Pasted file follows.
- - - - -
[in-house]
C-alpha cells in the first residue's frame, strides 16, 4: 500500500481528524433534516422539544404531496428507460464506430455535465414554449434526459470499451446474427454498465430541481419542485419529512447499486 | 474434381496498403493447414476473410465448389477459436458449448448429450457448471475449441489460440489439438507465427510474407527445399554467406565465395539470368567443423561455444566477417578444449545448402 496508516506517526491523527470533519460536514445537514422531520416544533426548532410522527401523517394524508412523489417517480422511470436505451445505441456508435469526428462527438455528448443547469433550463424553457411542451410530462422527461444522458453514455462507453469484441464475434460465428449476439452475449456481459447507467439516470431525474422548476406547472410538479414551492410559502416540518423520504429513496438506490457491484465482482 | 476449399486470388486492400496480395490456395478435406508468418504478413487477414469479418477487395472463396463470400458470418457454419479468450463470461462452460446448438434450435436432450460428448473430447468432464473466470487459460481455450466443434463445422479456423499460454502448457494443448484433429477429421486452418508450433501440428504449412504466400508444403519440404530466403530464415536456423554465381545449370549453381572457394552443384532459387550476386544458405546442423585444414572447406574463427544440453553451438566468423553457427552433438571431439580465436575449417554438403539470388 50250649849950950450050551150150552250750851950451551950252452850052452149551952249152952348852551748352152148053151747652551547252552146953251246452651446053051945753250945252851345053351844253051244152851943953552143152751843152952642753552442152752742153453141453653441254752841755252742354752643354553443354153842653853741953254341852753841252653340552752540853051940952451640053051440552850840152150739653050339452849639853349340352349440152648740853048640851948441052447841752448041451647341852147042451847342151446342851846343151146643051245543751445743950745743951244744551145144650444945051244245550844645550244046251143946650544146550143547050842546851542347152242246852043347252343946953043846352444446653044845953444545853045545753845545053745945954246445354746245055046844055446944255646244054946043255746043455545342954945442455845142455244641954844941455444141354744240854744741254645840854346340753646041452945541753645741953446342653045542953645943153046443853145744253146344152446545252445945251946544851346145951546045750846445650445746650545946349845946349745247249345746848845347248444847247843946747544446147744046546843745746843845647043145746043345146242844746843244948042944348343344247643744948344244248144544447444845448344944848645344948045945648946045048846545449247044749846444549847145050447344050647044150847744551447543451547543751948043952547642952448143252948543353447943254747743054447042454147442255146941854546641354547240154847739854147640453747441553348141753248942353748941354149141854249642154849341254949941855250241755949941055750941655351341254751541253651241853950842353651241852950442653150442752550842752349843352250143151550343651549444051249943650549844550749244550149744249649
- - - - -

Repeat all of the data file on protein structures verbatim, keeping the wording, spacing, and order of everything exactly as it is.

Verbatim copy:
[in-house]
C-alpha cells in the first residue's frame, strides 16, 4: 500500500481528524433534516422539544404531496428507460464506430455535465414554449434526459470499451446474427454498465430541481419542485419529512447499486 | 474434381496498403493447414476473410465448389477459436458449448448429450457448471475449441489460440489439438507465427510474407527445399554467406565465395539470368567443423561455444566477417578444449545448402 496508516506517526491523527470533519460536514445537514422531520416544533426548532410522527401523517394524508412523489417517480422511470436505451445505441456508435469526428462527438455528448443547469433550463424553457411542451410530462422527461444522458453514455462507453469484441464475434460465428449476439452475449456481459447507467439516470431525474422548476406547472410538479414551492410559502416540518423520504429513496438506490457491484465482482 | 476449399486470388486492400496480395490456395478435406508468418504478413487477414469479418477487395472463396463470400458470418457454419479468450463470461462452460446448438434450435436432450460428448473430447468432464473466470487459460481455450466443434463445422479456423499460454502448457494443448484433429477429421486452418508450433501440428504449412504466400508444403519440404530466403530464415536456423554465381545449370549453381572457394552443384532459387550476386544458405546442423585444414572447406574463427544440453553451438566468423553457427552433438571431439580465436575449417554438403539470388 50250649849950950450050551150150552250750851950451551950252452850052452149551952249152952348852551748352152148053151747652551547252552146953251246452651446053051945753250945252851345053351844253051244152851943953552143152751843152952642753552442152752742153453141453653441254752841755252742354752643354553443354153842653853741953254341852753841252653340552752540853051940952451640053051440552850840152150739653050339452849639853349340352349440152648740853048640851948441052447841752448041451647341852147042451847342151446342851846343151146643051245543751445743950745743951244744551145144650444945051244245550844645550244046251143946650544146550143547050842546851542347152242246852043347252343946953043846352444446653044845953444545853045545753845545053745945954246445354746245055046844055446944255646244054946043255746043455545342954945442455845142455244641954844941455444141354744240854744741254645840854346340753646041452945541753645741953446342653045542953645943153046443853145744253146344152446545252445945251946544851346145951546045750846445650445746650545946349845946349745247249345746848845347248444847247843946747544446147744046546843745746843845647043145746043345146242844746843244948042944348343344247643744948344244248144544447444845448344944848645344948045945648946045048846545449247044749846444549847145050447344050647044150847744551447543451547543751948043952547642952448143252948543353447943254747743054447042454147442255146941854546641354547240154847739854147640453747441553348141753248942353748941354149141854249642154849341254949941855250241755949941055750941655351341254751541253651241853950842353651241852950442653150442752550842752349843352250143151550343651549444051249943650549844550749244550149744249649